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The Neurobiology of Addiction: How Substance Abuse Impacts the Brain

A man talking with a doctor about brain health.
There have been significant breakthroughs within the last 50 years about how the brain is affected by alcohol and drug use.

The human brain is a powerful and impressive organ responsible for all functions of the body. Without all its different structures and its billions of neurons, we would not be able to breathe, make decisions, eat or even love.

Your brain makes you who you are and runs like a finely calibrated machine without you even realizing it. Unfortunately, even high functioning machines are susceptible to outside influences. Dangerous and manipulative drugs like alcohol, heroin and meth can actually change the structure of your brain, effectively limiting your health and well-being.

In this blog, we’ll dive into the neurobiology of addiction to help you better understand how your substance abuse affects your brain and ultimately affects your ability to live your very best life.

The Role Dopamine Plays in Addiction

How Dopamine Works Naturally in Your Brain

What do you do after you take a bite of a delicious, mouth-watering slice of pizza? The obvious answer is you take another bite, then a third and a fourth. You then proceed to help yourself to a second slice, since you enjoyed the first one so much.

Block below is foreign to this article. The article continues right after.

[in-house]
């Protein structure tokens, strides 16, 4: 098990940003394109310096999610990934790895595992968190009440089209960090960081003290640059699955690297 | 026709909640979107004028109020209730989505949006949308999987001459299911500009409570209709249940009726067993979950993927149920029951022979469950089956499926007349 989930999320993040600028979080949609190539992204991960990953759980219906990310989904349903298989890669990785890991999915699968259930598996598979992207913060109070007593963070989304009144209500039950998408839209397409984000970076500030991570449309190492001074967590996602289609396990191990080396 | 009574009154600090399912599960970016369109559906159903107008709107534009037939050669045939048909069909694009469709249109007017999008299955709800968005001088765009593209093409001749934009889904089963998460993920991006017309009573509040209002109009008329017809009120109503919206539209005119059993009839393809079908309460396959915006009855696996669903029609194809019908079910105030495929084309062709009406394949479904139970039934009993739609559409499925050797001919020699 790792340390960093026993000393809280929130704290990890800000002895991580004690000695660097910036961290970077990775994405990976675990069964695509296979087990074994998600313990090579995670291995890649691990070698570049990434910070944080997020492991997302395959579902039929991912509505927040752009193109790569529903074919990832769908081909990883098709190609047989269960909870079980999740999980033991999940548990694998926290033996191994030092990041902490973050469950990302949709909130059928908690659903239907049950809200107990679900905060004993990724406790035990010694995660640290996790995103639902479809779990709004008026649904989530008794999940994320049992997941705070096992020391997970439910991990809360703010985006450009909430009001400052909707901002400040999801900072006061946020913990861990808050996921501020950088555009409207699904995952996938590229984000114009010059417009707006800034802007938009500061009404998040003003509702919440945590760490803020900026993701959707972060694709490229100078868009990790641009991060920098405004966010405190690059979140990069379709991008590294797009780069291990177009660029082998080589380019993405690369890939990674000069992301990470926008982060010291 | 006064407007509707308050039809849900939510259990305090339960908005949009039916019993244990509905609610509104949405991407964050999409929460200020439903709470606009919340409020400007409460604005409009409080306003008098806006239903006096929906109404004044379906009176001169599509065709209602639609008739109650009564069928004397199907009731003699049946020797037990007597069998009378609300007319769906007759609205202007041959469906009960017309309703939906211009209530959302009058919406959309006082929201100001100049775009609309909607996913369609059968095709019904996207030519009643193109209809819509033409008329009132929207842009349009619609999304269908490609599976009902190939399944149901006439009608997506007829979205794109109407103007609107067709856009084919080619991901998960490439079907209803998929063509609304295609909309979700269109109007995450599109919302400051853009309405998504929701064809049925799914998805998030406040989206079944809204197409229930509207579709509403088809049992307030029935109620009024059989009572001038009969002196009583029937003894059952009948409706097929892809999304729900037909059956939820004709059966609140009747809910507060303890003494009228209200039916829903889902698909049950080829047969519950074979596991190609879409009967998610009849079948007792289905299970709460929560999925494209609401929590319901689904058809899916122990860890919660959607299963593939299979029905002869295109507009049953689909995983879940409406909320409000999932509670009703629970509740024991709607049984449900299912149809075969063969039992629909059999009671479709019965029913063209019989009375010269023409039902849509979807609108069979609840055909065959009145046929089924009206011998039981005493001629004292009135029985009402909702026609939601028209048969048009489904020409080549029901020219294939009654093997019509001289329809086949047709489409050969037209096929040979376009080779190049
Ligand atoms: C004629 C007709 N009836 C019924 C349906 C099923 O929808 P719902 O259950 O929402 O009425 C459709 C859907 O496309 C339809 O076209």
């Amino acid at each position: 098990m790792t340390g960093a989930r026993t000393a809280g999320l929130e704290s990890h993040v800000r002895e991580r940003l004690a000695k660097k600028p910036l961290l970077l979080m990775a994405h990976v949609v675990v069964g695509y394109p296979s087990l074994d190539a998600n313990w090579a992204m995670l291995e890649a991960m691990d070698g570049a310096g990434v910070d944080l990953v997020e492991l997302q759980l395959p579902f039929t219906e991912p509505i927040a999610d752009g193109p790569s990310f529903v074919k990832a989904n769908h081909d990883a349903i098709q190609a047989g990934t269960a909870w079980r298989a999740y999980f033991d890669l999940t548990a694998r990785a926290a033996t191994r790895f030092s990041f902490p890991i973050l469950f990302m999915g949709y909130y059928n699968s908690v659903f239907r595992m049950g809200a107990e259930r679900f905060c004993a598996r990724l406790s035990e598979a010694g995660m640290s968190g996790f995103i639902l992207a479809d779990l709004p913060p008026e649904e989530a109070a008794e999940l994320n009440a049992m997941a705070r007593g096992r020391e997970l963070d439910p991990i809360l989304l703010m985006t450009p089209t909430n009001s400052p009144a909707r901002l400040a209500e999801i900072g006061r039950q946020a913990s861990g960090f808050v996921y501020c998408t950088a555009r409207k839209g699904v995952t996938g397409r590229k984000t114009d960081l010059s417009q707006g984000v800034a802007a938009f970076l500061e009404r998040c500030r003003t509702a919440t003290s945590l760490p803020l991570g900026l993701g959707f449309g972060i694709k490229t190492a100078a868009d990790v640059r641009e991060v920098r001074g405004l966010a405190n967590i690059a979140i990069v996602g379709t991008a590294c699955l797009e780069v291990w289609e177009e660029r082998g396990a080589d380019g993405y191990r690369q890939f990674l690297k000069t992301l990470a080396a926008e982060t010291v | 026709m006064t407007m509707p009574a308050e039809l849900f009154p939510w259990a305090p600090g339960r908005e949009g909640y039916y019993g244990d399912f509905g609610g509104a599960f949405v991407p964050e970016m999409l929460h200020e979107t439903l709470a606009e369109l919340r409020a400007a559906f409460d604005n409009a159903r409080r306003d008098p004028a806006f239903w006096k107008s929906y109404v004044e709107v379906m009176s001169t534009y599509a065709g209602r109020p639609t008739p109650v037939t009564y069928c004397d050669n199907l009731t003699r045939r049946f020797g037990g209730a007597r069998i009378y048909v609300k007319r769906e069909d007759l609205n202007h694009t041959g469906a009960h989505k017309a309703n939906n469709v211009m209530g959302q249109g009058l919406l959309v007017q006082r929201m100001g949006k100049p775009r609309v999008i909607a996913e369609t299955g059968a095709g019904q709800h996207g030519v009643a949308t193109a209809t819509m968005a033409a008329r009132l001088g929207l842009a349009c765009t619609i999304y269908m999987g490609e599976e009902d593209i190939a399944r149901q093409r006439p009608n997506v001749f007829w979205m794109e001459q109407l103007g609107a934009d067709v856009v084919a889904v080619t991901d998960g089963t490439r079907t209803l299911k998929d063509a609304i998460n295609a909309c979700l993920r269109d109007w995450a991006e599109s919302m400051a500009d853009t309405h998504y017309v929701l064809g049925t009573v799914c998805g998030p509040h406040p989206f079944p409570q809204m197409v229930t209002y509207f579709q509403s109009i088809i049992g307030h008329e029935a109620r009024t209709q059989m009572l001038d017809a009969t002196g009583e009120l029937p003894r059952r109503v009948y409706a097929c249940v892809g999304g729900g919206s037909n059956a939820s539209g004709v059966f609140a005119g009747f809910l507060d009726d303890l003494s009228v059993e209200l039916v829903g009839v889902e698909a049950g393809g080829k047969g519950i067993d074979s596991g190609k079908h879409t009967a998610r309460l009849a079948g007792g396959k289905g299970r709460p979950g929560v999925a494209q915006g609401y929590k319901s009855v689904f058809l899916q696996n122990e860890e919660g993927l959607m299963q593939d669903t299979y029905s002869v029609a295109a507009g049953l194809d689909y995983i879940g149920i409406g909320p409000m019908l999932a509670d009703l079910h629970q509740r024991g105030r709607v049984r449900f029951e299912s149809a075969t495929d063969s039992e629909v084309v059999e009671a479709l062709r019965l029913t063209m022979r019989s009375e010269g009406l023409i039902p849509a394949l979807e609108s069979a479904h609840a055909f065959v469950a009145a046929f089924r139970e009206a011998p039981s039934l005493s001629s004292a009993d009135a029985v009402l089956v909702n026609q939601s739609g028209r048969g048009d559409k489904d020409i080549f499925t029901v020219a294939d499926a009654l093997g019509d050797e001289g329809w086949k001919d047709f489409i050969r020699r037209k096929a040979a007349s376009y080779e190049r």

These behaviors are a result of a neurotransmitter in your brain called dopamine. A neurotransmitter is a chemical created by your brain’s neurons that communicates messages across all parts of your brain and between your brain and body. Dopamine is one of the neurotransmitters in your brain’s reward system.

When you took a bite of that fresh, cheesy pizza, a surge of dopamine was triggered within the reward system of your brain to indicate that you enjoyed the pizza and should continue eating it.

How Substance Abuse Impacts Your Brain’s Pleasure Response

Unfortunately, your brain’s ability to naturally produce dopamine and manage pleasure responses can be disrupted by alcohol and drug abuse. Drugs like alcohol and opioids attach to dopamine receptors in your brain. This causes neurons to release too much dopamine, triggering euphoria and the high you experience.

As great as this pleasure surge might feel, your brain is quickly changing behind the scenes. It loses its ability to help you feel good naturally, growing reliant on alcohol or drug use in order to help you feel balanced.

Your brain builds a tolerance to your substance use, requiring higher and higher doses over time in order to feel the same euphoric effects as the first time you drank or got high. Your brain also begins to associate your environment with drinking or getting high. Like a Pavlovian response, your brain starts to identify bars or other people using drugs as cues that spark cravings for alcohol or drugs.

Ongoing Research in the Neurobiology of Addiction

In order to understand addiction more fully, you have to go beyond your understanding of how dopamine works. Researchers have used a three-stage model of addiction to try to get a better grasp of how occasional drug use turns into a compulsive addiction. These stages include: